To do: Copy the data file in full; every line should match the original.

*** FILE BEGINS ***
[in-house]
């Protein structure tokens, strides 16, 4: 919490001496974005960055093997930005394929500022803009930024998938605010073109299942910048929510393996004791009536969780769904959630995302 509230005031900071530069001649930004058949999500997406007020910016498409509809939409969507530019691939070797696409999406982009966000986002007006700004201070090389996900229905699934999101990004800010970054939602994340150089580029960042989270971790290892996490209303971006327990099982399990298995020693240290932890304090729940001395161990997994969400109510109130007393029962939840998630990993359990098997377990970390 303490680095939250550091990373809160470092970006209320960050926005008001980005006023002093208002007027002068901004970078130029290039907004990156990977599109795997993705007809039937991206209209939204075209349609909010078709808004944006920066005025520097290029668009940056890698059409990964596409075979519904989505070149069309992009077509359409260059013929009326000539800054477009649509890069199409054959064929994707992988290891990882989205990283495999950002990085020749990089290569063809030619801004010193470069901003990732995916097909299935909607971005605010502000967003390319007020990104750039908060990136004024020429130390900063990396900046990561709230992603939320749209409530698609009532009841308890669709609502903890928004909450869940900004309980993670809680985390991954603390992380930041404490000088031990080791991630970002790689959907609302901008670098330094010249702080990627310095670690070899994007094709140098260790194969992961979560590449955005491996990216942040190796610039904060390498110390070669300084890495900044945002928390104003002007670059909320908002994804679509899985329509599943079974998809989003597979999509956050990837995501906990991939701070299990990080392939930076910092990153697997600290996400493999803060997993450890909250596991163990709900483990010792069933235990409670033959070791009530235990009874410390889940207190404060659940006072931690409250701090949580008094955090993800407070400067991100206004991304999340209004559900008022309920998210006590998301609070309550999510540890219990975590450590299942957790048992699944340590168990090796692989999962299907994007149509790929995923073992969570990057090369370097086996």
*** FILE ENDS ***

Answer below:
[in-house]
């Protein structure tokens, strides 16, 4: 919490001496974005960055093997930005394929500022803009930024998938605010073109299942910048929510393996004791009536969780769904959630995302 509230005031900071530069001649930004058949999500997406007020910016498409509809939409969507530019691939070797696409999406982009966000986002007006700004201070090389996900229905699934999101990004800010970054939602994340150089580029960042989270971790290892996490209303971006327990099982399990298995020693240290932890304090729940001395161990997994969400109510109130007393029962939840998630990993359990098997377990970390 303490680095939250550091990373809160470092970006209320960050926005008001980005006023002093208002007027002068901004970078130029290039907004990156990977599109795997993705007809039937991206209209939204075209349609909010078709808004944006920066005025520097290029668009940056890698059409990964596409075979519904989505070149069309992009077509359409260059013929009326000539800054477009649509890069199409054959064929994707992988290891990882989205990283495999950002990085020749990089290569063809030619801004010193470069901003990732995916097909299935909607971005605010502000967003390319007020990104750039908060990136004024020429130390900063990396900046990561709230992603939320749209409530698609009532009841308890669709609502903890928004909450869940900004309980993670809680985390991954603390992380930041404490000088031990080791991630970002790689959907609302901008670098330094010249702080990627310095670690070899994007094709140098260790194969992961979560590449955005491996990216942040190796610039904060390498110390070669300084890495900044945002928390104003002007670059909320908002994804679509899985329509599943079974998809989003597979999509956050990837995501906990991939701070299990990080392939930076910092990153697997600290996400493999803060997993450890909250596991163990709900483990010792069933235990409670033959070791009530235990009874410390889940207190404060659940006072931690409250701090949580008094955090993800407070400067991100206004991304999340209004559900008022309920998210006590998301609070309550999510540890219990975590450590299942957790048992699944340590168990090796692989999962299907994007149509790929995923073992969570990057090369370097086996």